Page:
Here is an article that explains how a knit pattern can be altered for use with woven fabrics. It's the reverse of what we're trying to do in this section, but read it for 
  • the general difference between patterns for knits and patterns for wovens
  • how the stretch factor of a knit affects patterns and pattern shaping.

Q Any other special tips for working with knits?
A I have this book, which I refer to whenever I start out with some new fabric that I've never used before. 

Here's one of the pages on knits:

Some very useful pointers in there.  

Otherwise, scour the internet for other sites on sewing with knits. Sometimes all it takes to get you started is not so much knowing the answers, but finding the right questions to ask.

And now, over to you: what resources and tips do you have for working with knits? Please share them in the comments!


  1. Thank you for demystifying knits. I confess I've had mixed results, and am very gun-shy to try again. I think I just didn't have enough good info on what to use with what I have.

  2. @Chris
    Chris - mixed results is what I got too, when I first started sewing with knits. For the longest time, I couldn't understand why some knits caught on my needles and some didn't. Or why some rolled and some didn't. And why the stitches kept breaking at the shoulder seam. No doubt tomorrow I'll find out some new thing I didn't know about knits previously! We're all always learning, whether or not we planned to, I think!

  3. Wow! I didn't realize how little I knew about all those knits I used to sew on! ;) Always good to learn more - thanks!

  4. wowee what a lotta keeping this post at hand as its so informative. thanks so much for this. its a great help to us who plonk/blunder along!! becky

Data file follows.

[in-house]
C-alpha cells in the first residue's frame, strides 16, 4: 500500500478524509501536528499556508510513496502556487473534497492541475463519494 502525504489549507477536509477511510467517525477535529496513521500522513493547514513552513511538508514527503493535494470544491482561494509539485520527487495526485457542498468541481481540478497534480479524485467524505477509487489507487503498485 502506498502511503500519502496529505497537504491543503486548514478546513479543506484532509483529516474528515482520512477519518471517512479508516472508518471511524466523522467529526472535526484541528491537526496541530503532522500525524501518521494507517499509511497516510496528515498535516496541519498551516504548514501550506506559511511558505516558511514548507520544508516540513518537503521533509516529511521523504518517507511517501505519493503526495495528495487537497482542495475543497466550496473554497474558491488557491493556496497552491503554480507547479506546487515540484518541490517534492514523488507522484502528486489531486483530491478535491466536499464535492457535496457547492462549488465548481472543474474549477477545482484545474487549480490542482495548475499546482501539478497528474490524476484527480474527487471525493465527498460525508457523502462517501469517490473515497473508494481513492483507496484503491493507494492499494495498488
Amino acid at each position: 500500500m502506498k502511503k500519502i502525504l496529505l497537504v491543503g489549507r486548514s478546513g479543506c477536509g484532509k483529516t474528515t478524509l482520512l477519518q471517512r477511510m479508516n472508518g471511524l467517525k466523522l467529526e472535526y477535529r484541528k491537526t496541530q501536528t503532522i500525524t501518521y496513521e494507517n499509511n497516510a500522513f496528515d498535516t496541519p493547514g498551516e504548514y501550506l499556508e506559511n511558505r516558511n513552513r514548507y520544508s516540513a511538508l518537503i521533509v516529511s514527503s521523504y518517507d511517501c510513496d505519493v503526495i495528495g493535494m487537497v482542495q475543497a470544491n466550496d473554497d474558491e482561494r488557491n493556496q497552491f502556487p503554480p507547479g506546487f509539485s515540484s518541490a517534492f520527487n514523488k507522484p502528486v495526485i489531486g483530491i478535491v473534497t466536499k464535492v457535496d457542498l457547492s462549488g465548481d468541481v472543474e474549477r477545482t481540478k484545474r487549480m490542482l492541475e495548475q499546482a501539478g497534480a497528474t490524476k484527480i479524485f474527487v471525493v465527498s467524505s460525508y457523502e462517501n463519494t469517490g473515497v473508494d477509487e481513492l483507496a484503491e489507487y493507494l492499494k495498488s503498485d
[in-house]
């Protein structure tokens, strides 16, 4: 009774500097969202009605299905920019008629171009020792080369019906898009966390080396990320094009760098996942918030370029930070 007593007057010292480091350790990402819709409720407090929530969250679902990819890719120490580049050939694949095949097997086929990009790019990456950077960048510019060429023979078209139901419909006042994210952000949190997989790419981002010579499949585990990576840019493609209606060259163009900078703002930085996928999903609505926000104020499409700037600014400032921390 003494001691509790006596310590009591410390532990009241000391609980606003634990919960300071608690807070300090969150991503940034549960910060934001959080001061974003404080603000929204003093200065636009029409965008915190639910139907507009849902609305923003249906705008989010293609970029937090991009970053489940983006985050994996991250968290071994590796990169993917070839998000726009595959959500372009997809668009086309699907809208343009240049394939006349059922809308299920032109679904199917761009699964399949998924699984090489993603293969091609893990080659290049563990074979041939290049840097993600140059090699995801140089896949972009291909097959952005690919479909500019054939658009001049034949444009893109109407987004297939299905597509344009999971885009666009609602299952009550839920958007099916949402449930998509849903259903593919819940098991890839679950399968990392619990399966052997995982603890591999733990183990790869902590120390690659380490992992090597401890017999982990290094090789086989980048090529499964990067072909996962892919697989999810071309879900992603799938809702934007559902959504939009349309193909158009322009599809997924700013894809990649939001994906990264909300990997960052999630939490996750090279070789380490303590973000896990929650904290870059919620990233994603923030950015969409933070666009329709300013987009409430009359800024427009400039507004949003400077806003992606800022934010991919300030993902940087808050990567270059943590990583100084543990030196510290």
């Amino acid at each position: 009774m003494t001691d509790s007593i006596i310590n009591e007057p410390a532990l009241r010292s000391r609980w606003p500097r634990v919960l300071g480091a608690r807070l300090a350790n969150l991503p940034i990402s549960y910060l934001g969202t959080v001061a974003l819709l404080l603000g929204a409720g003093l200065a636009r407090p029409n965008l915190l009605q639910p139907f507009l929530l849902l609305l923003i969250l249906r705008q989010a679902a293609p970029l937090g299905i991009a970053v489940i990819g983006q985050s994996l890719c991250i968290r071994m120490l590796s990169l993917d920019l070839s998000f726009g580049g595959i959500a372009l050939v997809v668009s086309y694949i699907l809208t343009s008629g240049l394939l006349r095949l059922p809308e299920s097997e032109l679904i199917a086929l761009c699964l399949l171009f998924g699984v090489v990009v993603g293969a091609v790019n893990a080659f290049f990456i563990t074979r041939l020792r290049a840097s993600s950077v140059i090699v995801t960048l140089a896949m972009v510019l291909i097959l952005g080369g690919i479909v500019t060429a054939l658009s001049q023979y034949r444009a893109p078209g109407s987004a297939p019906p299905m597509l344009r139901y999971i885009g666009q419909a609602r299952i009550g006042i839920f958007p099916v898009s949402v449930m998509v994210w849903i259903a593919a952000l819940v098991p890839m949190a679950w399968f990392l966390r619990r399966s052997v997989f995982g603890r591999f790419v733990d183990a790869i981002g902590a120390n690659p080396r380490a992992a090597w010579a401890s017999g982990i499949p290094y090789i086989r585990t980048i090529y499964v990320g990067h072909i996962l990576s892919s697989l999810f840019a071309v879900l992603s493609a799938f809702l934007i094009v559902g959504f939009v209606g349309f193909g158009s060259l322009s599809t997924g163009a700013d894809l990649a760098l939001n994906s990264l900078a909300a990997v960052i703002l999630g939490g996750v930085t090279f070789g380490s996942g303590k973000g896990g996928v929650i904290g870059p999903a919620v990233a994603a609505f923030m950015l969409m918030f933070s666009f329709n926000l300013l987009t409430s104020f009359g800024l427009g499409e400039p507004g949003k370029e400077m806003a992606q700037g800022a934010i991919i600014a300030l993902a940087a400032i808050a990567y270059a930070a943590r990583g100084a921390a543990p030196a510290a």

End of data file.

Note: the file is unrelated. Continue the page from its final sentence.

5. Thanks so much for writing all that and adding links. It's definitely one of your posts I'll need to re-read a few times before I absorb all the information! I've got a stash of knits in my drawer upstairs that are waiting to become garments (skirts, I think) so this information will be put to good use.

    P.S. Any tips for top-stitching knits? Do you sew the seam allowance down with the top-stitching?

  6. wow, this was so helpful! thank you so much. i've been wanting to sew myself a knit skirt and have been scared to try it - but now I'm excited to go ahead. thank you!

  7. @Laura
    Laura: I don't usually top-stitch knits. Unless you stabilize that particular edge e.g. if it's a neckline of a knit dress that you don't want to stretch, you might face it with some stabilizer (interfacing) and /or a facing, and then top-stitch through those layers. Knits stretch too much for top-stitching to be worth its decorative effect. Coverstitching is an alternative - the two rows of stitches work better than a single row of top-stitching.